Revitalising Ruatāhuna through honey (Te Urewera)

Photo: A smiling Māori man is standing on grass and holding 2 jars of honey.

Manawa Honey is at the heart of a revitalised Ruatāhuna, after many difficult decades for this community in Te Urewera. This business is run by the Tuhoe Tuawhenua Trust with a core vision of manaaki – service, consideration for others and reciprocity – for the whole community.

The honey business is a means to an end for providing income for the community. It supports the regeneration of the haukāinga marae community and the local ecosystem of ngahere bush, orchards and pasture. The business provides much needed pollination in the environment and local food systems. It also gives a koha gift of free honey to local homes and marae each year, and supplies honey to locals at reduced cost.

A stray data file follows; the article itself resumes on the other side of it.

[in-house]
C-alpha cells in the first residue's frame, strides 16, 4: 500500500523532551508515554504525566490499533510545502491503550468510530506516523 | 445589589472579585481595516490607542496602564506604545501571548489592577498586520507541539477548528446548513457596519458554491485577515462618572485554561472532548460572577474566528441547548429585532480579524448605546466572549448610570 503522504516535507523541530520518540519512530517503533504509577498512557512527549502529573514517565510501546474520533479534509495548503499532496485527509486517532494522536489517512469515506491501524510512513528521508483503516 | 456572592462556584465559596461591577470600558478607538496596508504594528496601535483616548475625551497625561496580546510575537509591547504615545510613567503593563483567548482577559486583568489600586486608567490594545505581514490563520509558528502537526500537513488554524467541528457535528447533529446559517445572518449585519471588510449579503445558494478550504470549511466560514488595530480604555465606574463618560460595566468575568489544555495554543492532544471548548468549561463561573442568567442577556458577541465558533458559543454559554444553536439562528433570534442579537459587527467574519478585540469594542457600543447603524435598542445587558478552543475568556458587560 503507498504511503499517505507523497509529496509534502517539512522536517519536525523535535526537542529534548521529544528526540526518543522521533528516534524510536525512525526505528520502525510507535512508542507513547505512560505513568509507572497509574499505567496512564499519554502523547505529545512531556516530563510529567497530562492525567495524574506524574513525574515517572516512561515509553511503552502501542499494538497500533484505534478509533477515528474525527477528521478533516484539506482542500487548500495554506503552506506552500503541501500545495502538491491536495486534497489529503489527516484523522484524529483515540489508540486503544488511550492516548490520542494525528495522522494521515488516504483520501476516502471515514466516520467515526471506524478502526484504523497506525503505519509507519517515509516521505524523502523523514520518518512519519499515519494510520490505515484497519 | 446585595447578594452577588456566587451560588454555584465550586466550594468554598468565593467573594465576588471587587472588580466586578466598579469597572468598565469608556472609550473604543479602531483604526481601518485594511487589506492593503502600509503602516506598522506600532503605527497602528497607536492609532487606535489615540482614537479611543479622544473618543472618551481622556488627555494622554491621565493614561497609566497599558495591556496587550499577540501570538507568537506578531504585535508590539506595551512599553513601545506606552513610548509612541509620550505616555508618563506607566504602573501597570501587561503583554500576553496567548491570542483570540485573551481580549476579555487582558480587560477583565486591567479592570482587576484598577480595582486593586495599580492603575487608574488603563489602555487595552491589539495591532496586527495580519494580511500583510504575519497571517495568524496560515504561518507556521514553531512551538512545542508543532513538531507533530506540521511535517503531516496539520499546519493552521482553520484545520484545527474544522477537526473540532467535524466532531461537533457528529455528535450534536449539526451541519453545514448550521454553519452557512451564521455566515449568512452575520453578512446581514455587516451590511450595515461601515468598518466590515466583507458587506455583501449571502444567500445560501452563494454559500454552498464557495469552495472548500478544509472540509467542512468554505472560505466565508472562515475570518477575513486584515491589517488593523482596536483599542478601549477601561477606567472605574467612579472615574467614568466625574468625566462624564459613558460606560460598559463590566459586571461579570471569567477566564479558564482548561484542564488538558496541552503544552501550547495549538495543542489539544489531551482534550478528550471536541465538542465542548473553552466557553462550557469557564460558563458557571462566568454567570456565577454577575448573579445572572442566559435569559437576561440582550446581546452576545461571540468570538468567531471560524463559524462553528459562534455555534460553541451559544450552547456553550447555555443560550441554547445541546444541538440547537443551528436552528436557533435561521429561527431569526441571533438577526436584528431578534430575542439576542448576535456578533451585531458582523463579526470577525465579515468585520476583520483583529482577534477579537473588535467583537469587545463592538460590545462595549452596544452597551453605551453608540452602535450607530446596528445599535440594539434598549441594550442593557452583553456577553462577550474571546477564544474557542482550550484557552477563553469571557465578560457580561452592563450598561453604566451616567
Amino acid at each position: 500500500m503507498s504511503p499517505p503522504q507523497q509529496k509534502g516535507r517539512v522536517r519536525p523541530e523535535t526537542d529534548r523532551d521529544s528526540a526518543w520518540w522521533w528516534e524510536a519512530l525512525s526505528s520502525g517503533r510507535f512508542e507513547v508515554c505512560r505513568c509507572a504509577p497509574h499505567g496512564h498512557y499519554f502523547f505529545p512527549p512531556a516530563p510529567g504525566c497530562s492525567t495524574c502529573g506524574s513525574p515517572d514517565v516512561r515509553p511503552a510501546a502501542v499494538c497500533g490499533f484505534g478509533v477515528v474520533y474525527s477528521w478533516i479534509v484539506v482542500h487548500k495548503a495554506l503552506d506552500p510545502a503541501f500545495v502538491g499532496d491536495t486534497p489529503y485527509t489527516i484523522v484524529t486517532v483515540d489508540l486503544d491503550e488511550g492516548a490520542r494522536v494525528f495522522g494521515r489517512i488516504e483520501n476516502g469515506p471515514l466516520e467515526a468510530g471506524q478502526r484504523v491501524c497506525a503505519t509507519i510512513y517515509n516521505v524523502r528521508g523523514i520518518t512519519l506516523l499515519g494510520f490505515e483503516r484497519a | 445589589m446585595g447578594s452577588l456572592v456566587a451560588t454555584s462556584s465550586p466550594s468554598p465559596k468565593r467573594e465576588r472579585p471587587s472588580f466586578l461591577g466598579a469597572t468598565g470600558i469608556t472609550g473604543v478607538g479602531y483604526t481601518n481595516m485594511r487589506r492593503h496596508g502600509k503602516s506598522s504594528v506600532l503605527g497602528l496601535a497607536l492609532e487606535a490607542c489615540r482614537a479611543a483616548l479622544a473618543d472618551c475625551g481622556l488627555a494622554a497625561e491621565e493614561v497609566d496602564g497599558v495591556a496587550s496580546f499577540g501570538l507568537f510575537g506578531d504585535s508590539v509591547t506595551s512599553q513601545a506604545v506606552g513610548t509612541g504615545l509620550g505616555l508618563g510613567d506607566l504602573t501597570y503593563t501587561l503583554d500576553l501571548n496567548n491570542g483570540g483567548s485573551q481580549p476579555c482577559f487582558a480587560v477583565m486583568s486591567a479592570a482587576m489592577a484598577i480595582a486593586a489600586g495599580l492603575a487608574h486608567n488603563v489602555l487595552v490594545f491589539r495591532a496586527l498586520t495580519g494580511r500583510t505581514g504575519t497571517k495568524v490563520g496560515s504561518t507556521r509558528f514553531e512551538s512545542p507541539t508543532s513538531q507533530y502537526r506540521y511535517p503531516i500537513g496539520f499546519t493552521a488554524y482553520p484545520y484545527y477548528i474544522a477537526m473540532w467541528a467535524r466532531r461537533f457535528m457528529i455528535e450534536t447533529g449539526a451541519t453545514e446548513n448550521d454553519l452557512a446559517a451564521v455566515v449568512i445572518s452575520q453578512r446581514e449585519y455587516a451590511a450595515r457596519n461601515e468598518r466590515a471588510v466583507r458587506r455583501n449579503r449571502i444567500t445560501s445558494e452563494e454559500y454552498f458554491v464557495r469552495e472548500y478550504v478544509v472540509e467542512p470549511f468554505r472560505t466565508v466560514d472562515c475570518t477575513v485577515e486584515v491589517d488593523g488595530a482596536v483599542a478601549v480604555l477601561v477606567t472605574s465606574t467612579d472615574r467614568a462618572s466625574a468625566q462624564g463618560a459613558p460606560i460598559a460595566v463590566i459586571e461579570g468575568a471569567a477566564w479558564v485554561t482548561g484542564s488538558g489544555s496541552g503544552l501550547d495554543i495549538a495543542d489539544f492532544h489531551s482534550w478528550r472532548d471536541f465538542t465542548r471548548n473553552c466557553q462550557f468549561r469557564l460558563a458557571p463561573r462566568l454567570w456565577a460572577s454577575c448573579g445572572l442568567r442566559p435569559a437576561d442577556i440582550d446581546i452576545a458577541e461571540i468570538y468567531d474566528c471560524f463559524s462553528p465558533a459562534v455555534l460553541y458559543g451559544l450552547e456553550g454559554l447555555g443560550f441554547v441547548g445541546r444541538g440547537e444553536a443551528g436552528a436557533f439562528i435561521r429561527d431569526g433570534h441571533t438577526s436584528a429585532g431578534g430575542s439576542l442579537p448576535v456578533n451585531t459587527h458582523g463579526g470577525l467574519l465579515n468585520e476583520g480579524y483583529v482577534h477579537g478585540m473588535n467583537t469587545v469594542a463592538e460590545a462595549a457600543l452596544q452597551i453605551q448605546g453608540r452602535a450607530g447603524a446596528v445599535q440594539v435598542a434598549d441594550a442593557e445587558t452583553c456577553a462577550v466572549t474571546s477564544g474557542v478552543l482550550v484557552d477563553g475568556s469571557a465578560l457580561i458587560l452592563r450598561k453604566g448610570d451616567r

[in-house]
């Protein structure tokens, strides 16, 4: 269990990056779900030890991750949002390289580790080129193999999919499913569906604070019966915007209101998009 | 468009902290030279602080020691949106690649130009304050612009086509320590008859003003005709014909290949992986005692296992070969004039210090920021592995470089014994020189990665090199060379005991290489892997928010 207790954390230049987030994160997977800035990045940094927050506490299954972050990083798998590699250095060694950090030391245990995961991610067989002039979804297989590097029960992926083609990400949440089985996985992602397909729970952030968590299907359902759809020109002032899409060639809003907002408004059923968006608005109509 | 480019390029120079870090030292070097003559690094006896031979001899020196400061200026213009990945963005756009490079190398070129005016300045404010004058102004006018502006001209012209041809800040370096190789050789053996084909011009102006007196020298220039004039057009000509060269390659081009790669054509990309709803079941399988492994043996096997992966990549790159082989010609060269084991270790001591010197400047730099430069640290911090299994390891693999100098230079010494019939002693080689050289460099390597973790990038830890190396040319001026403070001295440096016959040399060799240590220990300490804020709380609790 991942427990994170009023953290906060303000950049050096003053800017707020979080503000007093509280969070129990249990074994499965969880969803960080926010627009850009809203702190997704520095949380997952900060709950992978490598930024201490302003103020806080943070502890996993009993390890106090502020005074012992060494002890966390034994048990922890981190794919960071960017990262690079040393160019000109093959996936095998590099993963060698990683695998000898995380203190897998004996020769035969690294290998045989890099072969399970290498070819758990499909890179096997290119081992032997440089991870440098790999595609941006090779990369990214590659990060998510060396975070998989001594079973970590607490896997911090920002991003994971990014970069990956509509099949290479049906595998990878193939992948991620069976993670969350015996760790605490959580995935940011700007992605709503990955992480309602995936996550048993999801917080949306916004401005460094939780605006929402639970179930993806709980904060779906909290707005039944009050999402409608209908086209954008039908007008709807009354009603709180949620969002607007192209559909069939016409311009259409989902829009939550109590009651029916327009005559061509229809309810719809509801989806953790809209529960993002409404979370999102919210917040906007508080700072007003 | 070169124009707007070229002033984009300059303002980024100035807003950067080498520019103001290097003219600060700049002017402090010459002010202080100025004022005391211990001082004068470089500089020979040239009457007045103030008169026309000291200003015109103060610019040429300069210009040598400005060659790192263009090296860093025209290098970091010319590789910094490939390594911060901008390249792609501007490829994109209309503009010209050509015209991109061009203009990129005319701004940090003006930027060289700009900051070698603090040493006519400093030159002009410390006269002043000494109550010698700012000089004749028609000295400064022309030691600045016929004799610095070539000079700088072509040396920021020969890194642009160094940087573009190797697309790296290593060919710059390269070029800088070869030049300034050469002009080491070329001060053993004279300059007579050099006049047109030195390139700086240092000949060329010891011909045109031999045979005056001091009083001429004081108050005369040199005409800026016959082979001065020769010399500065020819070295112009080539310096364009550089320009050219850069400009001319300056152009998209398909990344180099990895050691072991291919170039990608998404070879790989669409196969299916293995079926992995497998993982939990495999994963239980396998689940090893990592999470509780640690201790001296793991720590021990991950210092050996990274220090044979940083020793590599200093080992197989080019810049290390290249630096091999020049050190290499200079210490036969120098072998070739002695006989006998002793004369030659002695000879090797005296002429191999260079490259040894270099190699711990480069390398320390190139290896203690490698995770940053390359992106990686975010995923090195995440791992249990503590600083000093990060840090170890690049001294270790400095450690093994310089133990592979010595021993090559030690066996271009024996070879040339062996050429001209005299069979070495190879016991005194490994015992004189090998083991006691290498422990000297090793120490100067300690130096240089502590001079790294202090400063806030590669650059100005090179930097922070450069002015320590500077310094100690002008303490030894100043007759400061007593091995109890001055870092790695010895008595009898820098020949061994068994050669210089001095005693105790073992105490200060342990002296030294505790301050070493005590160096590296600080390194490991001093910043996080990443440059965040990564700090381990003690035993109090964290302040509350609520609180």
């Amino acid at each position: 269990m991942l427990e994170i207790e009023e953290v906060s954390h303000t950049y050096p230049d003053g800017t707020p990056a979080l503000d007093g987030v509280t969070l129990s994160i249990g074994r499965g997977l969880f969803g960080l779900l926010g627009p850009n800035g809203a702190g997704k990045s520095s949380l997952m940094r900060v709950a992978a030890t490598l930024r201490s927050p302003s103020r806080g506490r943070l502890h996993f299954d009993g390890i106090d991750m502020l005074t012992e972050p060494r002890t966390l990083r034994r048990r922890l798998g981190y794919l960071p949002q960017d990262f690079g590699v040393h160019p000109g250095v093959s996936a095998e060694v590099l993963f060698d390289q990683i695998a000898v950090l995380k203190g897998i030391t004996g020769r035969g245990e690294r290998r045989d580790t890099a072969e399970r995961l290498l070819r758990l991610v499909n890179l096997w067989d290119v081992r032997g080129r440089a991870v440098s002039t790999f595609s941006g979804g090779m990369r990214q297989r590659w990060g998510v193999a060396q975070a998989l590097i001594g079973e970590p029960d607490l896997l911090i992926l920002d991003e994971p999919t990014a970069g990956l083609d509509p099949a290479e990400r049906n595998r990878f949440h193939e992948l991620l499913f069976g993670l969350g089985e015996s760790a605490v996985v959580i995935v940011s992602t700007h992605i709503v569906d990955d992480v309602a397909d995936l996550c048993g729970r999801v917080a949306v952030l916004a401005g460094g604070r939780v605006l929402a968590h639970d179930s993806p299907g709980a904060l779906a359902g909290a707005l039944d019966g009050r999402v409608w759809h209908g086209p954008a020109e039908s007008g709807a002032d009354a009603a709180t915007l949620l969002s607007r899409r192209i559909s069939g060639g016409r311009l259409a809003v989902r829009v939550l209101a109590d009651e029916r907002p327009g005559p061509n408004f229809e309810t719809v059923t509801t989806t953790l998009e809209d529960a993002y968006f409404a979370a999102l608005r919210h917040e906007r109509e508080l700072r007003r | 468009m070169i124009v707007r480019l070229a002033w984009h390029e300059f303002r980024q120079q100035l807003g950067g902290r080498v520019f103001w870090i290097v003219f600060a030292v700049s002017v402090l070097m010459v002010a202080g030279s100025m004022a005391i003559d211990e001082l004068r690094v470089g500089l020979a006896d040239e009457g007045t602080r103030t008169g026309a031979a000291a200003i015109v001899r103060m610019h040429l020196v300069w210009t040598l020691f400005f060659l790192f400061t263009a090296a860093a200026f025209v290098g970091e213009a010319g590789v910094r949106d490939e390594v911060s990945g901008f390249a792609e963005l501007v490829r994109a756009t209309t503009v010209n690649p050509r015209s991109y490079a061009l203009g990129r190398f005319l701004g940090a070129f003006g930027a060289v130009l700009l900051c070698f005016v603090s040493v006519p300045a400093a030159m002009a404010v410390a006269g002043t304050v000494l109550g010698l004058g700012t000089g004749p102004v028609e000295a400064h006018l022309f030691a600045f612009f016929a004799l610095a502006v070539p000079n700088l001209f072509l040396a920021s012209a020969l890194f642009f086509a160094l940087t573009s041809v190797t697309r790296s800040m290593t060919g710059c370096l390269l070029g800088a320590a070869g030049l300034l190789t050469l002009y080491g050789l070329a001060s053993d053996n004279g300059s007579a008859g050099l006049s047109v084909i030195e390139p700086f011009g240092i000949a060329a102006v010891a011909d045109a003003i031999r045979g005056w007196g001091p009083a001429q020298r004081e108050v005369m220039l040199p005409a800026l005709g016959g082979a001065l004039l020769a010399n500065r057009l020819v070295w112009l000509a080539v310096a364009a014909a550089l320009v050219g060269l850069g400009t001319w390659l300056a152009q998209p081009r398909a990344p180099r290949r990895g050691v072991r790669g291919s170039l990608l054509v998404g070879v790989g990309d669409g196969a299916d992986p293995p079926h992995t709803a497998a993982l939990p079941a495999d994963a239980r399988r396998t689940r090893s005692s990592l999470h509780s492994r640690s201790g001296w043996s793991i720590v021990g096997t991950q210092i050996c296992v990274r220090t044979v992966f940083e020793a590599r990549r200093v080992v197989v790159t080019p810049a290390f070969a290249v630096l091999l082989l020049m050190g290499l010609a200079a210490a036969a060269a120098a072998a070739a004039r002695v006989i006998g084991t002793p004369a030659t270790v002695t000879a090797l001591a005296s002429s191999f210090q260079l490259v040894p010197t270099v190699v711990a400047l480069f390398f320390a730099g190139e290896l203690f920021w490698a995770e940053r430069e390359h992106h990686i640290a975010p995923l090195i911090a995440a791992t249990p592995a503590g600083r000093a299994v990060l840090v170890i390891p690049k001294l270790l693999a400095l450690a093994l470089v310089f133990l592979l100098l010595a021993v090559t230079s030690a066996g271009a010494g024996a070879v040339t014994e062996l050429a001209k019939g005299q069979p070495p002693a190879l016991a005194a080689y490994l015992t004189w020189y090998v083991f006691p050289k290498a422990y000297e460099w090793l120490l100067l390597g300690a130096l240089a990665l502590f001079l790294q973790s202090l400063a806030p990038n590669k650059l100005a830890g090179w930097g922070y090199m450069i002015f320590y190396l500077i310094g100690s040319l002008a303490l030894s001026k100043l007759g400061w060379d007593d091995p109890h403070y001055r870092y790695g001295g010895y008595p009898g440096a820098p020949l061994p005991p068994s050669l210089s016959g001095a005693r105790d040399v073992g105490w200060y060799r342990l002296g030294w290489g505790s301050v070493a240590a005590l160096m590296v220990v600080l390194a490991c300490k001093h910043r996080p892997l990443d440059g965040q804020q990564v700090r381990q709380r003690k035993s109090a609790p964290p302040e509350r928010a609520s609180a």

The trust works hard to empower its team to develop skills that can harness energy and provide future benefit to the local marae community, ultimately attracting rangatahi young people back home to engage in meaningful employment.

The Ruatāhuna community came together as a unified kin group to dream, guide and shape the economic and cultural kaupapa for the trust. In turn, the Tuawhenua Trust provided vision and focus through its honey business. It partnered with science experts at Manaaki Whenua Landcare Research, building the knowledge and skills of community members and providing employment.[1]

Photo credit: Manawa Honey

[1] 'Whāriki: The Growth of Māori Community Entrepreneurship', Kawharu, Merata, and Paul Tapsell. 2019. Auckland: Oratia Books.